CE wolf group

Group picture of the first CEwolf consortium meeting, August 5th 2014, Senckenberg Research Institute, Gelnhausen. From left to right: Robert Mysłajek, Arjen de Groot, Liselotte Wesley Andersen, Ilka Reinhardt, Sabina Nowak, Maciej Szewczyk, Carsten Nowak, Verena Harms and Hugh Jansman.


People and institutes involved


CEwolf members

Involved countries and institutions: currently we consist of 6 partners from four countries, with one central genetics laboratory for each country involved (Alterra, Senckenberg, Aarhus, Warsaw).


Animal Ecology team, Alterra-Wageningen UR, the Netherlands

      Arjen de Groot, Hugh Jansman


Association for Nature Wolf, Poland

      Sabina Nowak


Conservation Genetics Group, Senckenberg Research Institute, Germany

      Carsten Nowak, Anne Jarausch, Laura Hollerbach, Violeta Munoz-Fuentes


Department of Bioscience, Aarhus University, Denmark

      Liselotte Wesley Andersen


Institute of Genetics and Biotechnology, University of Warsaw, Poland

      Robert Mysłajek, Ana Stanković, Maciej Szewczyk


LUPUS Wildlife Consultancy, Germany

      Ilka Reinhardt, Gesa Kluth


We welcome institutes from other countries with an interest in becoming partners in the CEwolf consortium!

Why and how do we cooperate?

Harmonizing monitoring schemes and laboratory methods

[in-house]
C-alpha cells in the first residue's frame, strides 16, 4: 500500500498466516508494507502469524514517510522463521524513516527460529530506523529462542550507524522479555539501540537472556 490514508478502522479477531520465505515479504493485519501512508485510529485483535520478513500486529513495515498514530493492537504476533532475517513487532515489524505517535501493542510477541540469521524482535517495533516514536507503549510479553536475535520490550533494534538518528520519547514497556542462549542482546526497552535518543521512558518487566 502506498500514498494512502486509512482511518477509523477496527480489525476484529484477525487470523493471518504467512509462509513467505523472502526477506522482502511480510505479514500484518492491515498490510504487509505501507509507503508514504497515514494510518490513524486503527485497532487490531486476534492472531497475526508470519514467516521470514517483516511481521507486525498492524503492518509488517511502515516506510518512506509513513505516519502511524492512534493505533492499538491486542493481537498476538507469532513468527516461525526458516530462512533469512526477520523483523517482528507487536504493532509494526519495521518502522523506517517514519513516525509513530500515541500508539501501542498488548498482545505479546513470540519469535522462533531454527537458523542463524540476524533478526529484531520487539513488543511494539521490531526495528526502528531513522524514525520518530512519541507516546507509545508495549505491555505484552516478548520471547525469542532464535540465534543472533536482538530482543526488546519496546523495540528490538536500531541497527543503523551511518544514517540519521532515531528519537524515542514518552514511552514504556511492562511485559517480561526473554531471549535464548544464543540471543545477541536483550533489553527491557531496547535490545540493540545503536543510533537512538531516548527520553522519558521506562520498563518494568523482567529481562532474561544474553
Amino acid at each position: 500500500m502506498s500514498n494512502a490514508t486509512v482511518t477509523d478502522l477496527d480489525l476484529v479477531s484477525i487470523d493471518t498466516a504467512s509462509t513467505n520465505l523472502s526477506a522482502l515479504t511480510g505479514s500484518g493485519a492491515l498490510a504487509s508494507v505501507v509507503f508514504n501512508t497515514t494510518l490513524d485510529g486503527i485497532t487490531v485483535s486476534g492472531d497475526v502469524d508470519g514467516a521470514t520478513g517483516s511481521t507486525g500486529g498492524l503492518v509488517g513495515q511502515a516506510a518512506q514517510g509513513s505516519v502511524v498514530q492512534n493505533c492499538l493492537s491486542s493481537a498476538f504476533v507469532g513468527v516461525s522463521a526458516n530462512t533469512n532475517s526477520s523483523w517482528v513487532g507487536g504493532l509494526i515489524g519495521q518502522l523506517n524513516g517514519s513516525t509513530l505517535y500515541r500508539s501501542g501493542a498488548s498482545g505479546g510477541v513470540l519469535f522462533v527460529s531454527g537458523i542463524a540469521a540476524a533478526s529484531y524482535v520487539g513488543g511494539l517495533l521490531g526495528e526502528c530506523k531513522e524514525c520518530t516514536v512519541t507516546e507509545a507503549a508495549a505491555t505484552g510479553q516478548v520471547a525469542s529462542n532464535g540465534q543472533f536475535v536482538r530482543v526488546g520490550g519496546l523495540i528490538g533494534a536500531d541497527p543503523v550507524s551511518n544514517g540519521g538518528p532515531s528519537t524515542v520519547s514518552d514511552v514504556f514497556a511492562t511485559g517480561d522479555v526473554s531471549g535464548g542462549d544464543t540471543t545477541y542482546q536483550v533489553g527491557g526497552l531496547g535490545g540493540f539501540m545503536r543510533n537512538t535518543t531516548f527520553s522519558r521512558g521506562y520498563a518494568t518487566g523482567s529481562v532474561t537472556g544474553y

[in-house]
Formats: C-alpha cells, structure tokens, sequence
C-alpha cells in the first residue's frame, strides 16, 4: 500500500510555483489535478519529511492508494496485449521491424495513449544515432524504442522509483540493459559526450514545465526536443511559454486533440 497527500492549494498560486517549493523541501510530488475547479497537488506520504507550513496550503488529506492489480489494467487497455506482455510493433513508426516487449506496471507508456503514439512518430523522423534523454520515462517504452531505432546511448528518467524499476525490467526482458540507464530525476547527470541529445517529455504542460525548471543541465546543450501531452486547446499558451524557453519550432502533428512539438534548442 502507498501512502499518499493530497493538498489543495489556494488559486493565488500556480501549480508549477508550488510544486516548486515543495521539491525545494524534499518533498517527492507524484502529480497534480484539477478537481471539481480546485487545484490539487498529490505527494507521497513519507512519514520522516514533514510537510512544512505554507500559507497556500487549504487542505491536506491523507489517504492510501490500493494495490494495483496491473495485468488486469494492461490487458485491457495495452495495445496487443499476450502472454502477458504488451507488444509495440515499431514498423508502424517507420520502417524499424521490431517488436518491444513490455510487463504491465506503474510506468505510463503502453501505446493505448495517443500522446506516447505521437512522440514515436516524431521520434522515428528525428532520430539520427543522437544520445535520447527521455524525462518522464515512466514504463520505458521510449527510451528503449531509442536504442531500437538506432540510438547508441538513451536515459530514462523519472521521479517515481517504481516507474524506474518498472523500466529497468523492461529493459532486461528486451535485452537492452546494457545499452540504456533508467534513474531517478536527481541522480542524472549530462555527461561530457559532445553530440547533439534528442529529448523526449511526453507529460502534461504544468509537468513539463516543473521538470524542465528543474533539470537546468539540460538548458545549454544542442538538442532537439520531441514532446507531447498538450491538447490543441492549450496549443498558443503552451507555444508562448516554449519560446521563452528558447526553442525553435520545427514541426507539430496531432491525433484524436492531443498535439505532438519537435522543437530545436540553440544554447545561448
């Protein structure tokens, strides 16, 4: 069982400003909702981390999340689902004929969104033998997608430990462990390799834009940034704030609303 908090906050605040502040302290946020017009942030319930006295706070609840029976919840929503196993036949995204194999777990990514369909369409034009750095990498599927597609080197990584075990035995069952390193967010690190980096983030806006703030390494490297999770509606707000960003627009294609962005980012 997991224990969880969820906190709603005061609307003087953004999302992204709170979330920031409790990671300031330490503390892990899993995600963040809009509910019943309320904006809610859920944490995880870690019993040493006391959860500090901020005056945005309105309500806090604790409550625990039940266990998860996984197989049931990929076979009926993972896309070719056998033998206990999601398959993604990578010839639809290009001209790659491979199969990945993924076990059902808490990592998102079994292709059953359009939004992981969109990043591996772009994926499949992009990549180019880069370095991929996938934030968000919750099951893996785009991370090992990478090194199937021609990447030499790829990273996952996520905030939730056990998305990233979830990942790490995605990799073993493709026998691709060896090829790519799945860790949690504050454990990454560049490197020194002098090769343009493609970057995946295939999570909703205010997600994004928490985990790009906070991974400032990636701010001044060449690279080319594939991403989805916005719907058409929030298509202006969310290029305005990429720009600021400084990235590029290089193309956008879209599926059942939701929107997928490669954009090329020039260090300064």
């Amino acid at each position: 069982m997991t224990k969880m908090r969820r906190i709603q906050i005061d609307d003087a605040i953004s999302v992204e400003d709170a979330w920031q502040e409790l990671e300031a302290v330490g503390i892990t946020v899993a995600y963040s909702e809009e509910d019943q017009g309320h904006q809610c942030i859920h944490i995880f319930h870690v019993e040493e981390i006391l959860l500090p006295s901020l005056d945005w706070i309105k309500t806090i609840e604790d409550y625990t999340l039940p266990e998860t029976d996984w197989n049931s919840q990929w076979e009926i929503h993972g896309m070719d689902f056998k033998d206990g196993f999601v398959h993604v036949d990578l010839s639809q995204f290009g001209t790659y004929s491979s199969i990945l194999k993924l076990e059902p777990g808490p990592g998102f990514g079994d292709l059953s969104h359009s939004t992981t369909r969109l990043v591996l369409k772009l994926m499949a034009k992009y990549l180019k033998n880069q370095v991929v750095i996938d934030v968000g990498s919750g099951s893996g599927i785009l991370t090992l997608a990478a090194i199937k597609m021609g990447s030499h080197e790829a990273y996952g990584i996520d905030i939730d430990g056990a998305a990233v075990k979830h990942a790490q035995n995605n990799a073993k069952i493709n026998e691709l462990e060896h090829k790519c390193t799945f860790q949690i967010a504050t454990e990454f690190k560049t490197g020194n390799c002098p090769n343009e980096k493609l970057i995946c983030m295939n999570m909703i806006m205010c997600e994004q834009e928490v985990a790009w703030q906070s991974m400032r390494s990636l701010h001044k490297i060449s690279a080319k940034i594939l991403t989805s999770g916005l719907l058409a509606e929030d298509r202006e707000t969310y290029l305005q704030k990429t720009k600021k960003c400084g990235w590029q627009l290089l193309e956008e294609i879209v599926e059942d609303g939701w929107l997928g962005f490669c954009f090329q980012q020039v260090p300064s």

Decades of wolf genetic research have yielded a large number of genetic markers to tackle both fundamental and applied research questions. Studies on wolf genetics have undoubtedly increased our understanding of the ecology, the demographic history and the population structure of wolves. However, attempts to connect results of such studies at larger spatial or temporal scales often suffer from the incompatibility of genetic markers implemented by different laboratories, which even make the identification of the source population of an individual difficult. Such a situation raises the need for harmonized monitoring schemes that would enable the understanding of gene flow and dispersal dynamics at a scale that really matters for long distance dispersers, such as wolves. Moreover, recent methodological advances are now in place, which aim at surveying more regions of the genome and an ever increasing number of samples at rapid speed to answer questions in greater detail. Therefore, there is an urgent need to overcome the current fragmentation of research and enable production of relevant, continent-wide studies which are required for successful conservation and management.